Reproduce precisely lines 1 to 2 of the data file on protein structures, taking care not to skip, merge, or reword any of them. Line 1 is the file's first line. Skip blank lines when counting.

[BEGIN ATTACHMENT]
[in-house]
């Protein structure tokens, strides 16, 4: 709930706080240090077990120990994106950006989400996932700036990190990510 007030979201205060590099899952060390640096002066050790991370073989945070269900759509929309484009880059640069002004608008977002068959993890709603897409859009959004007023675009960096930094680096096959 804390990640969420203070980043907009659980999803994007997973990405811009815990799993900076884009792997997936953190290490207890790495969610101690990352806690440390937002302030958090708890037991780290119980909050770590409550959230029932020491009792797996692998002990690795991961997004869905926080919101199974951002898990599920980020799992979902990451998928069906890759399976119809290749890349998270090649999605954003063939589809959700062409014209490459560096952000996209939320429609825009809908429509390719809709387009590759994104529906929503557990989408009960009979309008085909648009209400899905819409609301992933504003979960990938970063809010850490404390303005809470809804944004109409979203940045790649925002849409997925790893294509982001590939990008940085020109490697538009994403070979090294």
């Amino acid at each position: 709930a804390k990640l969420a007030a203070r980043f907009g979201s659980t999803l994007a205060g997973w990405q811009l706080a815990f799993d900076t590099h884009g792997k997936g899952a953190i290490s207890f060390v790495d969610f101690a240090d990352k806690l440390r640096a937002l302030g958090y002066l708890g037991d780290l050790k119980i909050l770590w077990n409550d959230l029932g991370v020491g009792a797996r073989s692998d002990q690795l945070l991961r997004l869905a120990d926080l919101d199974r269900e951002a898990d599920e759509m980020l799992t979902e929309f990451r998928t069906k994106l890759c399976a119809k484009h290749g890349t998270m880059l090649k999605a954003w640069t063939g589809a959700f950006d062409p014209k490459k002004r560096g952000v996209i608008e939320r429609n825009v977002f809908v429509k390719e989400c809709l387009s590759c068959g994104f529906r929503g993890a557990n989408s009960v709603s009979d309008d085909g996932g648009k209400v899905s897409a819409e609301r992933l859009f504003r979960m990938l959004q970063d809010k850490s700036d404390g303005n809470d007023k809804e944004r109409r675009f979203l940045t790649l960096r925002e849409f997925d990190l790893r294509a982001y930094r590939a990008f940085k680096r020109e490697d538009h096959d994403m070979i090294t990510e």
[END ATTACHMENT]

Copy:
[in-house]
């Protein structure tokens, strides 16, 4: 709930706080240090077990120990994106950006989400996932700036990190990510 007030979201205060590099899952060390640096002066050790991370073989945070269900759509929309484009880059640069002004608008977002068959993890709603897409859009959004007023675009960096930094680096096959 804390990640969420203070980043907009659980999803994007997973990405811009815990799993900076884009792997997936953190290490207890790495969610101690990352806690440390937002302030958090708890037991780290119980909050770590409550959230029932020491009792797996692998002990690795991961997004869905926080919101199974951002898990599920980020799992979902990451998928069906890759399976119809290749890349998270090649999605954003063939589809959700062409014209490459560096952000996209939320429609825009809908429509390719809709387009590759994104529906929503557990989408009960009979309008085909648009209400899905819409609301992933504003979960990938970063809010850490404390303005809470809804944004109409979203940045790649925002849409997925790893294509982001590939990008940085020109490697538009994403070979090294």